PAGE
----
Child Development

Five children stand next to each other waiting their turn during a children's camp.


The Department of Child Development offers opportunities for students to learn about current child development theories and research, and to observe and apply this knowledge during practical field experiences. 

Our program focuses not only on prenatal, infant, and early child development, but also middle childhood, adolescence, and emerging adulthood. We offer a comprehensive approach to

  • learning about children’s social, emotional, cognitive, physical, and neurodevelopment,
  • assessing children and environments (developmental needs, behavioral guidance, home, school, community),
  • analyzing developmental contexts (including gender, ethnicity, social class, culture),
  • understanding how relationships (e.g., family, peer, romantic) shape development, and
  • internship courses that allow students to apply knowledge, learning experiences, and critical thinking skills in professional settings.

In addition to developmental period courses (i.e., prenatal/infancy, early and middle childhood, adolescence, and emerging adulthood), we offer courses on dating, marriage, parenting, family relations, children’s gender and sexuality, risk and resilience, social and emotional intelligence, and global perspectives of childhood.  

We have exceptional faculty with expertise in a wide array of child development topics and areas of professional work related to children and families. Our advisors and faculty are highly involved with students, helping them develop their academic and career goals.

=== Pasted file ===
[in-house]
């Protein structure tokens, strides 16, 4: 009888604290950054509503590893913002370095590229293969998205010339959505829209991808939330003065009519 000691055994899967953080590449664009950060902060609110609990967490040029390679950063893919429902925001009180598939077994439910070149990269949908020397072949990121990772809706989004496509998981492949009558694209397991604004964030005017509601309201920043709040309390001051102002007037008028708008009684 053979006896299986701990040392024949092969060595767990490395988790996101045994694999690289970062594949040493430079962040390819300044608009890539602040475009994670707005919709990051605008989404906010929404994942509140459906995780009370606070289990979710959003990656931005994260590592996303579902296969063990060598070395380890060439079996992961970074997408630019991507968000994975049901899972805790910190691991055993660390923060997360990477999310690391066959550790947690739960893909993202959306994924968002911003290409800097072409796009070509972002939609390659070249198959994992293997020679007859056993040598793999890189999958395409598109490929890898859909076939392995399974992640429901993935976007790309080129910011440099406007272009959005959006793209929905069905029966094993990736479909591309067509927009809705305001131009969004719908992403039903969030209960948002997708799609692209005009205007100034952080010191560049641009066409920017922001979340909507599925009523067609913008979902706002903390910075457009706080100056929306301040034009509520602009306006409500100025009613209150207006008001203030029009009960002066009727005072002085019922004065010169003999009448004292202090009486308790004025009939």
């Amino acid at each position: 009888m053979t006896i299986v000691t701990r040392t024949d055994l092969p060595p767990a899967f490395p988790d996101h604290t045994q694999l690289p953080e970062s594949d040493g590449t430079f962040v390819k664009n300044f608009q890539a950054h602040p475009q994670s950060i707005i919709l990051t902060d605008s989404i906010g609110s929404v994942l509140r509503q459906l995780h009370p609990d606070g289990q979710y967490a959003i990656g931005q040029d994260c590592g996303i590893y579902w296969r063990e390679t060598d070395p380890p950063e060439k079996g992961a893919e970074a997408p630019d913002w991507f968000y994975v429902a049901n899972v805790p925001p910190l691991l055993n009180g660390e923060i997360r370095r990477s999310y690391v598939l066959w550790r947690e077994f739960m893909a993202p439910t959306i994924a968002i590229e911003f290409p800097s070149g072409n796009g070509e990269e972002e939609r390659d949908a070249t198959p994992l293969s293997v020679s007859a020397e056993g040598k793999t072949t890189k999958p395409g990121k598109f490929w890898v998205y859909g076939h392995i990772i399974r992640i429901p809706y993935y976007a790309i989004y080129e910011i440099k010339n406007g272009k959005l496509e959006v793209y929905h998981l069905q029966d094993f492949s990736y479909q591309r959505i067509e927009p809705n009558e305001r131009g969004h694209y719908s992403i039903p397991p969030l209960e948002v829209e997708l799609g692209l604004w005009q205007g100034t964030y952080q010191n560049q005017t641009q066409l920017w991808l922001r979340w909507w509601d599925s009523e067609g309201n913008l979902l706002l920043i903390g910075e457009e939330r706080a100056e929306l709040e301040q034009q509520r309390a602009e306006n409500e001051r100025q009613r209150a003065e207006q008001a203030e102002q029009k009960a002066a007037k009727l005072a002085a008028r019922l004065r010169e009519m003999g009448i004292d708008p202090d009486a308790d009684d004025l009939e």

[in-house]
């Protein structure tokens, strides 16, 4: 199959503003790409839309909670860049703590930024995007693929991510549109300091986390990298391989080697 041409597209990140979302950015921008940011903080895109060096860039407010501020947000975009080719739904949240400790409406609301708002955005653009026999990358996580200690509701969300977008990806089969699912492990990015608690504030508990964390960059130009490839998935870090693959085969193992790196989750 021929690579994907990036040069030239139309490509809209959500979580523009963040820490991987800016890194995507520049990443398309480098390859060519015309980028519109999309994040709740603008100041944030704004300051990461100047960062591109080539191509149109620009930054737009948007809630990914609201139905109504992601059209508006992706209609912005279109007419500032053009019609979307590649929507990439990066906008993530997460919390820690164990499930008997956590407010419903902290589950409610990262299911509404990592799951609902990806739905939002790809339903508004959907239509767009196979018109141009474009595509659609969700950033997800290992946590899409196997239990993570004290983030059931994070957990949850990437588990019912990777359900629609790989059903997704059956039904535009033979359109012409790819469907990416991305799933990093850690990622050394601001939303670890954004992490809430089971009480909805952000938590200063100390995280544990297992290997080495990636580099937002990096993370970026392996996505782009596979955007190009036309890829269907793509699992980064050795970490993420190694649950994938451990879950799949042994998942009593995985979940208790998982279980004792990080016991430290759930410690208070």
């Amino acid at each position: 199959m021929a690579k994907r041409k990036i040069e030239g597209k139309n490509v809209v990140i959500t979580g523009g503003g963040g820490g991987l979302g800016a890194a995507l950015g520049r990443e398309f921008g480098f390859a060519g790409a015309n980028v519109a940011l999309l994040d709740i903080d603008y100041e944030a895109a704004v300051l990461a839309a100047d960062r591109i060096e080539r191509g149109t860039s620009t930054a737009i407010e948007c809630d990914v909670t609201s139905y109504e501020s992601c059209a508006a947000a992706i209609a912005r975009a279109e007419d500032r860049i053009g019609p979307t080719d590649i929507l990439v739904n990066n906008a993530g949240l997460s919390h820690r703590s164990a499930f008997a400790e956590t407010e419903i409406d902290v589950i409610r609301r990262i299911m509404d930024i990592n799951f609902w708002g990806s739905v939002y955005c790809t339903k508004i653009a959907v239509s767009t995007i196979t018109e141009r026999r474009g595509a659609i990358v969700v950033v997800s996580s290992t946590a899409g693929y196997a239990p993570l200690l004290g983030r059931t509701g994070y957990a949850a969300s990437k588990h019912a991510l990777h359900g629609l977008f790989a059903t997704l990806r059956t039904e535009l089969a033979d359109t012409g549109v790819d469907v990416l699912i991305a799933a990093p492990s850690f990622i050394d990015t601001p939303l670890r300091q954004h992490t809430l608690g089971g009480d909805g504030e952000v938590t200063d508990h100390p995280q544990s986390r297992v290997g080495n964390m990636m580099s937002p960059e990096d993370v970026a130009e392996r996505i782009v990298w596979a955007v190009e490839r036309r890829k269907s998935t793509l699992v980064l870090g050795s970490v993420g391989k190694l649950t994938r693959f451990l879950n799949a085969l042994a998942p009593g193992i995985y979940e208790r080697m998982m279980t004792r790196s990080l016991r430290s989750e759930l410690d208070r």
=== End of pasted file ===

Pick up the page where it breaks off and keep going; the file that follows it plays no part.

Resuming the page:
Child development majors have the opportunity to participate in three internship courses that are embedded in the major, each one offering students diverse opportunities to gain important work-related knowledge, experiences, and applied skills under the guidance and supervision of staff and faculty. Some students may complete honors in the major, gaining essential research-related skills and opportunities. Additionally, we offer several unique 1-unit courses to help students further explore their professional and academic interests. 


Child development provides a wide variety of courses and internships designed to prepare students for work in careers focused on children and families. For example, students gain knowledge and experiences that can help prepare them to pursue a teaching career, work in human service agencies that support children and families, engage advocacy, and conduct research. Faculty assist and support students’ professional development by fostering collaborative learning environments that integrate high-quality teaching, mentoring, promoting scholarly activities, guiding relevant practical experiences, and modeling leadership. 

We have a very active Child Development Student Association (CDSA) which is advised by one of our faculty members. Attending CDSA meetings provide opportunities to:

  • meet other peers who are taking or have taken child development courses and may be interested in pursuing similar careers,
  • learn from professionals about their work in related fields, and
  • develop leadership skills/experiences for those who are interested in becoming an officer. 


Students in the Department of Child Development understand how development and environments affect children and families and apply this knowledge in a variety of personal and professional settings. Graduates of the program are knowledgeable and reflective professionals who have gained valuable field experience and who recognize and value the uniqueness and diversity of children and families within and across multiple contexts.

Our graduates work in a variety of professional fields including public and private education (pre-K–12), childcare staff and administration, early intervention and other human service agencies, community programs (e.g., YMCA, Boys & Girls Clubs, youth development), behavioral assessment, family resource and referral specializations (e.g., foster care and adoption), and parent support programs. Many of our graduates obtain additional degrees to work as child life specialists, social workers, counselors, school psychologists, researchers, and program or agency directors.